Suncrest students release fish they raised into Decker’s Creek

MORGANTOWN — The students in Vada Boback’s fourth grade class learned firsthand how to raise brook trout in their Suncrest Elementary School class.
The kids ventured down to Decker’s Creek Wednesday evening to release the fish they raised together.
James, 9, and Lilah and Jacob, 10, were there to say goodbye to their fish. Lilah said she was going to miss them. The students started with 300 eggs, and released around 20 fish into the creek. The fish grew to around 4 inches.
“We have less than last year but we have bigger ones than last year,” Lilah said.
The kids said they enjoyed seeing the results of the work they put in. They said they wrote poems, stories, did research and learned facts about the fish.
Boback said one of the questions the kids had to  answer in their work was “how are trout made of trees?” The kids learned that insects eat trees and the fish eat insects, learning that fish in some way are made of trees.
Boback’s class partnered with Decker’s Creek, Trout Unlimited and WVU. Boback said at one point the fish were having issues thriving and the kids had to figure out why that was. She said it ended up being a nitrate imbalance in the fish tank.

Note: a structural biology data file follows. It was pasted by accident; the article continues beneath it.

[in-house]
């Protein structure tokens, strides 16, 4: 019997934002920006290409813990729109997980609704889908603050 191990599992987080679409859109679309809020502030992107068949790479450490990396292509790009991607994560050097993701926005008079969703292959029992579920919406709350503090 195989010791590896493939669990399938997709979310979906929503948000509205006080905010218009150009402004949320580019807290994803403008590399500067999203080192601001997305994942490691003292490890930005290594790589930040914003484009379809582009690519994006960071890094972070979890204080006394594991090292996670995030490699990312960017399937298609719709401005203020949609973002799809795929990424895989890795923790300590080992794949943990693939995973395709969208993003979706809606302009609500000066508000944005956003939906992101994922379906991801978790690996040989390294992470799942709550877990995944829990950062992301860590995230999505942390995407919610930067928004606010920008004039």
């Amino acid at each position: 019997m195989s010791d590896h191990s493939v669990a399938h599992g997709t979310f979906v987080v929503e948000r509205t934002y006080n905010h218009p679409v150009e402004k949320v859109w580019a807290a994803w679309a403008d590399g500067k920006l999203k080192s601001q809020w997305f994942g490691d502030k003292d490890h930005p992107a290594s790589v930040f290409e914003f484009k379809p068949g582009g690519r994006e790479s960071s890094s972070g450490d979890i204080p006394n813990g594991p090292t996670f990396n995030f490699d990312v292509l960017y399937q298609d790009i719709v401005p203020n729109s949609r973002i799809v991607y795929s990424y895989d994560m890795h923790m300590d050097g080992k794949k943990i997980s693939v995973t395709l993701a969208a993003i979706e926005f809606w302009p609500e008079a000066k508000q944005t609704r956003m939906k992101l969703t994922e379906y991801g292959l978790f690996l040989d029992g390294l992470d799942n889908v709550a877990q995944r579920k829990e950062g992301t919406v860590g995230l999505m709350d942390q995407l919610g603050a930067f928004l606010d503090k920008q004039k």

“They did a lot of problem solving,” Boback said.
Decker’s Creek is making a comeback in health, given it had acid mine drainage coming from Richard Mine. Boback said in surveying the creek, now there is more diversity and higher numbers of fish. She said it was a community effort to bring the creek back to these levels.
This is her second year doing this project with her class at Suncrest. She said a lot of research was done, as well as integrating art and poetry into the lessons.
Chris Schwinghamer, a Ph.D student in forestry and natural resource science, said one of the big problems with natural resources these days is kids don’t get outside enough and they don’t know
what resources they have available to them. Because of this, they don’t realize later in life these resources need to be protected.
“I think it’s really great that Ms. Boback does this in her class because it gives these kids experience with things that are out here and how everything’s connected. It gives kids an appreciation for nature that a lot of kids don’t get,” he said.
Schwinghamer said brook trout is an important aspect of the work being done in education. He said it brings awareness to resources and shows children they can get jobs in natural resources, too.
“A lot of the really good students go into other fields even though they might be interested in nature because they know that it’s there. They want to be a doctor or something because they’re a good student but they love nature and they just never know that it’s an option for them,” he said.

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